Additionally plugging holes in terrain is also a good use for these walls on wheels but once in position they are largely static. This can be very useful for creating fire lanes; forcing enemy units to take different routes across the battlefield; or in Cities of Death for creating additional obstacles for enemy troops and armour to negotiate.
The LOS blocker
The trick here is to roll it right up to an enemy heavy weapons unit and park it right in front, ideally blocking LOS beyond. In order to regain LOS the heavy weapons unit will either have to move (losing a turn of heavy weapon shooting) or attempt to destroy the Razor for good. It's a turn wasted for your opponent and less firepower coming your way.
Tank shocking in turns 5 and 6
In objective based games, the front of your Razor can be one of your greatest weapons. You can use the empty transport to Tank Shock and push an enemy unit out of scoring range of an objective. Remember that they don't have to fail their morale test (but that is a bonus) to be pushed back — but they do have to move out of the way and remain in unit cohesion. Just make sure you are lined up correctly the turn before, you wouldn't want to force one or two of his models closer to the objective by accident. If they fail their morale test so much the better as they have to fall back, however against Fearless or high Leadership units pushing back is as much as you can hope for.
Remember that although the enemy unit might be pushed back, you must have a scoring unit nearby to make the whole exercise worthwhile.
The Razorback being a tank can ram, but with a frontal armour of 11 and a maximum Ram Strength of 6 it's not going to work too well except under the best conditions or against similarly light(ish) vehicles and skimmers. As you'll be taking at least a Str5 hit in return, it seems like a risky thing to do so use with caution.
8. Options instead of the Razorback
You have three other vehicles for transporting your troops. I shall look at each quickly with Pro and Cons, but each will be the subject of their own Tactica in time.
The Land Raider/Crusader
- Great armour protection
- You can assault directly from it
- Good transport capacity
- Excellent firepower.
- High Cost
- For the Unforgiven it is only a Heavy Support choice, not a dedicated transport.
The Drop Pod
- Gets to the enemy with no risk of being shot at or assaulted
- Good transport capacity
- Pod provides good cover for emerging squad
- On a parr points wise with the basic HB Razor
- It's a dedicated transport.
- Unpredictable Reserve entry timing
- Potentially an easy Kill Point for your opponent
- Can't move once deployed
- Points cost is now greater than for a Razorback
- Subject to scattering and being forced to use the mishap table.
- Cheap base cost
- Good transport capacity
- Free storm bolter.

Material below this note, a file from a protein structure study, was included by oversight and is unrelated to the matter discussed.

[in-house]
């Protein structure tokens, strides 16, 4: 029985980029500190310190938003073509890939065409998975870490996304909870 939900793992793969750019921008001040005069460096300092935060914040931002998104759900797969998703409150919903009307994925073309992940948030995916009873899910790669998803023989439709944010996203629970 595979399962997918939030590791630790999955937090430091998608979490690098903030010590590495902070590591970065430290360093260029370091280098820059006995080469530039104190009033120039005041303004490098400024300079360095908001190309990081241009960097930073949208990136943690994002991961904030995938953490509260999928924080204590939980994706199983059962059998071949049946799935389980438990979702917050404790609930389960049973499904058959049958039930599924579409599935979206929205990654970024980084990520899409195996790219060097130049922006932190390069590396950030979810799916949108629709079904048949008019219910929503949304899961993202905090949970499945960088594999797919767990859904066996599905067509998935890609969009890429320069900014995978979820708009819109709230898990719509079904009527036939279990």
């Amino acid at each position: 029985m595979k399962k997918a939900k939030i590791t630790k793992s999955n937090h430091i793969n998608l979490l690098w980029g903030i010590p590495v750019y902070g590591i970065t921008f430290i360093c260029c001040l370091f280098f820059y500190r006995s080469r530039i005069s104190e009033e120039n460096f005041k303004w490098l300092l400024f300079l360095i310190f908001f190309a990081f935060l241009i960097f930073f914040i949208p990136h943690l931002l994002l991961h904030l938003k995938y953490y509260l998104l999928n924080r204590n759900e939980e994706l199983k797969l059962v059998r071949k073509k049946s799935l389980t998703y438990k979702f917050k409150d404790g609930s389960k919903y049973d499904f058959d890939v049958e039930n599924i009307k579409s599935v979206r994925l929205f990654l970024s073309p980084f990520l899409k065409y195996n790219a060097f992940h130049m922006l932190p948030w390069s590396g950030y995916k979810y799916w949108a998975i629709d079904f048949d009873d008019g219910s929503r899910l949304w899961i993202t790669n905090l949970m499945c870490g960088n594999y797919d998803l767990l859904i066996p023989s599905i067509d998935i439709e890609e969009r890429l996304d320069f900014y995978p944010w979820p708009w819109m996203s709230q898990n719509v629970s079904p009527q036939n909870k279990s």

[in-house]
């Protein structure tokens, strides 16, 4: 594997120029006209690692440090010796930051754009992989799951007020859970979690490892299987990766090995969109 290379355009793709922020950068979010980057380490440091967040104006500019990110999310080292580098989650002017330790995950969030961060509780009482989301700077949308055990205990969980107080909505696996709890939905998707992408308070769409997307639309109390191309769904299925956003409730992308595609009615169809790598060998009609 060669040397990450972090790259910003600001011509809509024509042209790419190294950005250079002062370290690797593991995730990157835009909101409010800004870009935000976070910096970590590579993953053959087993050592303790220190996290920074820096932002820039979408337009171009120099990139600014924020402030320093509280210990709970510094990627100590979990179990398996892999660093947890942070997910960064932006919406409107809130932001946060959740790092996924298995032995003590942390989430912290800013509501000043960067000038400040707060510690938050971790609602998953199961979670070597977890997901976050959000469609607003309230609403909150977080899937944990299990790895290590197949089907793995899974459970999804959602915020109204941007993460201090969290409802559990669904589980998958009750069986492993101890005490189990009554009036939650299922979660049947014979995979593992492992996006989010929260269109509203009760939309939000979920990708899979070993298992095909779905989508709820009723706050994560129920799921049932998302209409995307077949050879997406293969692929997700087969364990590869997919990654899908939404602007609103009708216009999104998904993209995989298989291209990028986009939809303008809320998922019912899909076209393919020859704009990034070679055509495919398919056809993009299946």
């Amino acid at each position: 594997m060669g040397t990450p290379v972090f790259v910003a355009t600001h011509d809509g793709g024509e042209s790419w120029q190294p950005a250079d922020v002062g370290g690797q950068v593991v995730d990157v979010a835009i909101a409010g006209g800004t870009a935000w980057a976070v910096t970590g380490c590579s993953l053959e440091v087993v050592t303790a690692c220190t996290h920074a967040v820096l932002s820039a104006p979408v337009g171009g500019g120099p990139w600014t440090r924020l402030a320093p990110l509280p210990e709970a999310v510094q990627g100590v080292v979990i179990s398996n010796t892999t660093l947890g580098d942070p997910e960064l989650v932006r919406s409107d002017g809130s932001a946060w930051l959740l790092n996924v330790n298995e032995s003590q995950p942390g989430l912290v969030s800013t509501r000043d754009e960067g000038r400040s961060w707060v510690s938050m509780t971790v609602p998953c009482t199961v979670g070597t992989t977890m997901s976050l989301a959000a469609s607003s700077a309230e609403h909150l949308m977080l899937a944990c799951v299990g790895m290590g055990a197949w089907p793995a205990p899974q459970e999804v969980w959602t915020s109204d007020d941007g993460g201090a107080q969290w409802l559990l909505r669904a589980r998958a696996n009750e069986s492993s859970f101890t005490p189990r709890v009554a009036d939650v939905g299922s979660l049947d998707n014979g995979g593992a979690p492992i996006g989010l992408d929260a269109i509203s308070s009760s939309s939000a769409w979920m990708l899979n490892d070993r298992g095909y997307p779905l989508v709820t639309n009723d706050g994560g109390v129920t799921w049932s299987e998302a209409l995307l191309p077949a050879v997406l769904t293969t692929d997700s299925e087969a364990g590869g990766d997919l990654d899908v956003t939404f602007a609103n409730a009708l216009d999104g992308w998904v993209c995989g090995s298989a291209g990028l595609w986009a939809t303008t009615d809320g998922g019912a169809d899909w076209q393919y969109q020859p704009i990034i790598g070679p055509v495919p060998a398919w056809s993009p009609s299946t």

- AV values no better than a Razorback so still vulnerable
- No twin-linked big gun to shoot with.
In terms of function they can be summarised into three broad areas in order of best use:
- Rush forwards transports that shoot later
- Move (slowly) and shoot transports
- Static cheapish firebases that can snipe from range.
As with all Space Marines vehicles — take more than one. Nothing advertises the position of your IC and Vet/Command squad more than a single Razorback transport does. So it makes sense to take two or three, and ensure other armoured targets are available too. They are far from bomb-proof, and you will lose squads for sure, but properly supported by mobile gun platforms such as Predators or Dreads there is no cheaper way with equal firepower of getting your Space Marines forwards quickly in a controlled manner into scenario-winning positions.
Once that has been accomplished, then they become gunships. Don't be tempted to buy them solely as cheap gun platforms alone because there are better options around for fulfilling that role, including Dreadnoughts, Land Speeders and Attack Bikes.
The trick to their effective use is putting the right unit within them in the first place. So from a DA perspective that unit is a Veteran squad, a Command squad (both ideally with an Independent Character) or a tactical squad geared for close combat / close range fire support.
At AV11 front/sides AV10 rear these aren't bullet proof. Use smoke as protection after disembarkation or stalk through cover — dozer blade required here. So treat the Razor exactly as you would a Rhino — though with the big gun on top they are less disposable. If/when the big gun has been blown off then use the vehicle as an LOS blocker or as a piece of mobile terrain to hamper enemy movement.
Unfathomably DA Razors cost more then their Codex SM namesakes plus they don't get the same weapon options either. Granted a tl-assault cannon version would be very cool to use, but my argument is it's too expensive a weapon on too weak a chassis. The tl-heavy bolter although not outstanding against MEQs, does the job well enough at range against everyone.
The twin-linked lascannon option is great and is hard to pass up but is expensive. One so armed might be worth it out of say a total of three Razors fielded. Points are probably best spent elsewhere.
Hope you enjoyed the tactica.